Dear Editor:
I write to express my strong support for a helistop at Overlook Medical Center. 
Much of the recent commentary about the plan for a helistop at Overlook Medical Center in Summit has focused on the notion that many equivalent hospitals in the region serve stroke patients, and thus a helistop is not required at Overlook.   The question has been raised, why can’t stroke patients just be brought to St. Barnabas Medical Center in Livingston, Robert Wood Johnson University Hospital in New Brunswick, University Hospital in Newark, JFK Medical Center in Edison, etc. The answer to this is straightforward. First, is that all stroke centers are not equal. Overlook Medical Center is simply the most experienced in northern New Jersey; most important, our outcomes are unsurpassed by any stroke center in the region.   Other New Jersey hospitals frequently ask Overlook to share this expertise, transferring their most severe stroke patients to us.  A helistop will enable Overlook to significantly enhance these patients’ outcomes by minimizing transport time and allowing more rapid treatment.
In managing all types of stroke, experience matters. As with most medical care the more patients with a particular diagnosis treated at a particular hospital, the better the outcomes. In the three years following the denial of Overlook’s helistop application, we treated 1,643 patients with stroke – more than any of these other hospitals. One of the best measures of the ability of a hospital and its staff to manage stroke patients is the percentage of patients who receive the clot dissolving drug tPA.  During this three year period we have treated 10% of all stroke patients presenting to our hospital – a rate roughly double that at Hackensack or JFK and 20% greater than that at University Hospital in Newark. The time it takes to administer this drug is under 60 minutes in about 80% of patients – a statistic that places us among the top performing hospitals in the United States. Because we do this so well, Overlook leads the New Jersey Stroke Network, a group of approximately 20 hospitals, and works with numerous hospitals around the state to help them improve their processes. 

But these are not the patients who are transferred to Overlook Medical Center from other hospitals – or would be transferred by helicopter for more advanced care. Patients are transferred when the blocked arteries responsible for their strokes do not clear with intravenous tPA, or if the patient is medically ineligible to receive this drug.  In a small proportion of this subgroup, advanced interventions can be used to physically enter the blocked artery and remove the clot – a procedure with which we are the most experienced in the region. With this group of patients, as with those receiving intravenous tPA, one of the most important determinants of treatment success is time. With every additional minute that the brain is deprived of blood an estimated 2,000,000 additional nerve cells die. Treatment delay translates directly to increased likelihood of disability - such as paralysis, loss of language or the loss of the ability to take care of one’s basic needs - or death.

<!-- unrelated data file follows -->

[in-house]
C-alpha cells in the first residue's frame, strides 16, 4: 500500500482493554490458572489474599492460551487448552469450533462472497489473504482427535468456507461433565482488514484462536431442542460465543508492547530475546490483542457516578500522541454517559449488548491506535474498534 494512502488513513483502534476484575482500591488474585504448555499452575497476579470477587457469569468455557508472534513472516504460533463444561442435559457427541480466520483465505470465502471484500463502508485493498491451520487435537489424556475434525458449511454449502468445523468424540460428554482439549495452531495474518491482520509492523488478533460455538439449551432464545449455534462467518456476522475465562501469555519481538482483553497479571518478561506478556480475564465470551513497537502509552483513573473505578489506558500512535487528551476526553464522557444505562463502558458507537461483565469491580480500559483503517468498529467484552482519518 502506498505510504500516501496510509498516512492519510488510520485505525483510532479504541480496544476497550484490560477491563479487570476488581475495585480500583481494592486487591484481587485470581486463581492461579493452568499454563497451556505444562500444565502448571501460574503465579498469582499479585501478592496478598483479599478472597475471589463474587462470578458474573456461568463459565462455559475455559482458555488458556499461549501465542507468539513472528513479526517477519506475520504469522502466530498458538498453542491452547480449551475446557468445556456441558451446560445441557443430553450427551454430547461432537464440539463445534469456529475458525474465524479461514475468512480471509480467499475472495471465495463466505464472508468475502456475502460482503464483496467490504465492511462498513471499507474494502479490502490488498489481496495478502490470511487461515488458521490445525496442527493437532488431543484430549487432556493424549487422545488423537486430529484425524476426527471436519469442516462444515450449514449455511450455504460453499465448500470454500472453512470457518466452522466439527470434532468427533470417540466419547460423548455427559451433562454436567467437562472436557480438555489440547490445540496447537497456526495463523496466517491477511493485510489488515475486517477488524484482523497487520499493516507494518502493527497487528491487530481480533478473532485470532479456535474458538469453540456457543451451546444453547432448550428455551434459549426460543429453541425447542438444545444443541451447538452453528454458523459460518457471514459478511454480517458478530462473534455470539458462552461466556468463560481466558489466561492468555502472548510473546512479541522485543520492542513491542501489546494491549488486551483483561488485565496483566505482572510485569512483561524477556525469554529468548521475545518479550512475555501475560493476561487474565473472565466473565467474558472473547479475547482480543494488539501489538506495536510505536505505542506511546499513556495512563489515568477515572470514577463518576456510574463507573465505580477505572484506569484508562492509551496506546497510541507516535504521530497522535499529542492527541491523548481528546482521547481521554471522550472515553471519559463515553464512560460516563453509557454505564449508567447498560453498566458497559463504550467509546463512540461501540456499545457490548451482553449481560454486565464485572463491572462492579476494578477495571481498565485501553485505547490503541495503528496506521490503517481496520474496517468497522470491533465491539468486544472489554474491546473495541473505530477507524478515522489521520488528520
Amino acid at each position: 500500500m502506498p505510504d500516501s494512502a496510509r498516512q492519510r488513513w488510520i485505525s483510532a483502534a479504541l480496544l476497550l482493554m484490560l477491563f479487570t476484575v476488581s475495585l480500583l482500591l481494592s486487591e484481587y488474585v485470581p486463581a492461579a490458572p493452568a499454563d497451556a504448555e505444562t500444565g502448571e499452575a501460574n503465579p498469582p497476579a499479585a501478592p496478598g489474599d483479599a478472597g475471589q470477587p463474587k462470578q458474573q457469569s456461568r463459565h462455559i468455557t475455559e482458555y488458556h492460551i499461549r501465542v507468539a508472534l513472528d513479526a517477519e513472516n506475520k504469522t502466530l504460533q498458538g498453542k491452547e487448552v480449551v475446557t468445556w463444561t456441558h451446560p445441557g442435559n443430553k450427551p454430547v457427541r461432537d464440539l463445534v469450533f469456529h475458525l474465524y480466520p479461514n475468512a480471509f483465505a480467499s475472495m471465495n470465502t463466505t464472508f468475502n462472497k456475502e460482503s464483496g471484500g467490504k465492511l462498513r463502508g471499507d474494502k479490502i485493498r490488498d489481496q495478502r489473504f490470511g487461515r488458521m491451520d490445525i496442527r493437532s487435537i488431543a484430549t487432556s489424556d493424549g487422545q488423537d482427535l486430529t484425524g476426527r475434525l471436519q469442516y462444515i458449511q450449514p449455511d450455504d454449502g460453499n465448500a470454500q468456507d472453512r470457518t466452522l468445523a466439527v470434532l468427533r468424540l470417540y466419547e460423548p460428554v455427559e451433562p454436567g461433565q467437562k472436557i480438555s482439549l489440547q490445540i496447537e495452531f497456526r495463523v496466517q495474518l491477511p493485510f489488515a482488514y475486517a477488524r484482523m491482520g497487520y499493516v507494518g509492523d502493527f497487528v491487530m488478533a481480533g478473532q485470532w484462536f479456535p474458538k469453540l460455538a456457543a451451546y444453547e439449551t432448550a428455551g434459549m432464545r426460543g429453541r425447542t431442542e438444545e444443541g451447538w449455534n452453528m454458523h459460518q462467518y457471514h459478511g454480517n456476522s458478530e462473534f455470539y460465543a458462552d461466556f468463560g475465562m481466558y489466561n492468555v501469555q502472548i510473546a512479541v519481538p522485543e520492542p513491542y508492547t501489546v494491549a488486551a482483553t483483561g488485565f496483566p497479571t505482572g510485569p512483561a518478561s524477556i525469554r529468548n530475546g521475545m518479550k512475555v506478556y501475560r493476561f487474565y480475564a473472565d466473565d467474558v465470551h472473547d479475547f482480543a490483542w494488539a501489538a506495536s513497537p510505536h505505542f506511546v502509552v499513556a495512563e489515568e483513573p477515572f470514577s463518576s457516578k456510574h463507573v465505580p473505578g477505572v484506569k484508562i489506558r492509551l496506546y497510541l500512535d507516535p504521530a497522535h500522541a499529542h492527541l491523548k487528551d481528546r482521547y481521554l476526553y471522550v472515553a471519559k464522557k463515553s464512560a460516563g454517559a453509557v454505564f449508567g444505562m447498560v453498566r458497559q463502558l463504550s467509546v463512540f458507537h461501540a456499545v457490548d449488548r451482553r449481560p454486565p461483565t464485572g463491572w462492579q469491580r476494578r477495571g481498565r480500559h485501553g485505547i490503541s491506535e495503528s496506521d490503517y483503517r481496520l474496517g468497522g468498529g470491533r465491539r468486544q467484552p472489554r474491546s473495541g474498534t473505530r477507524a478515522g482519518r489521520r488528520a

Finally, there are the sickest of all stroke patients, those with ruptured brain aneurysms and other brain bleeds. For these patients, too, a critical determinant of outcome is the advanced skill and experience of the team – physicians, nurses, technicians, therapists, etc. – who will take care of them.
Several national organizations, as well as the State of New Jersey, have created the designation ‘Comprehensive Stroke Center,’ primarily to designate hospitals capable of treating such terribly sick patients. One of the key criteria for this designation is that the hospital treats at least 25 such patients annually. Currently, only eight New Jersey hospitals meet this threshold.   Experts in the field agree that even among hospitals performing this minimum number, the greater the team’s experience, the better the outcomes.  During the same three year period, Overlook Medical Center treated 370 patients with brain aneurysms – about 20% of all NJ residents with this diagnosis, and about five times the number treated at JFK, four times the number at Hackensack or St. Barnabas, three times the number at Robert Wood Johnson or University Hospital. This number not only directly translates to a more experienced and expert team, but also reflects the confidence of New Jersey’s many other medical centers, who transfer their patients to us for care.  As a result, our outcomes with such patients are unsurpassed by any other institution in the region – whether measured by the ‘survival score’ in U.S. News & World Report® or any of a number of other publicly reported analyses.
In sum, the objective data demonstrate that Overlook Medical Center is the region’s leading center for treatment of stroke. The helistop will enable Overlook Medical Center to further extend the benefit of its expertise to the residents of our region and larger community. 
John J. Halperin, MD
Chair, Neurosciences, Atlantic Health System
Medical Director, Atlantic Neuroscience Institute
Professor of Neurology & Medicine, Mount Sinai School of Medicine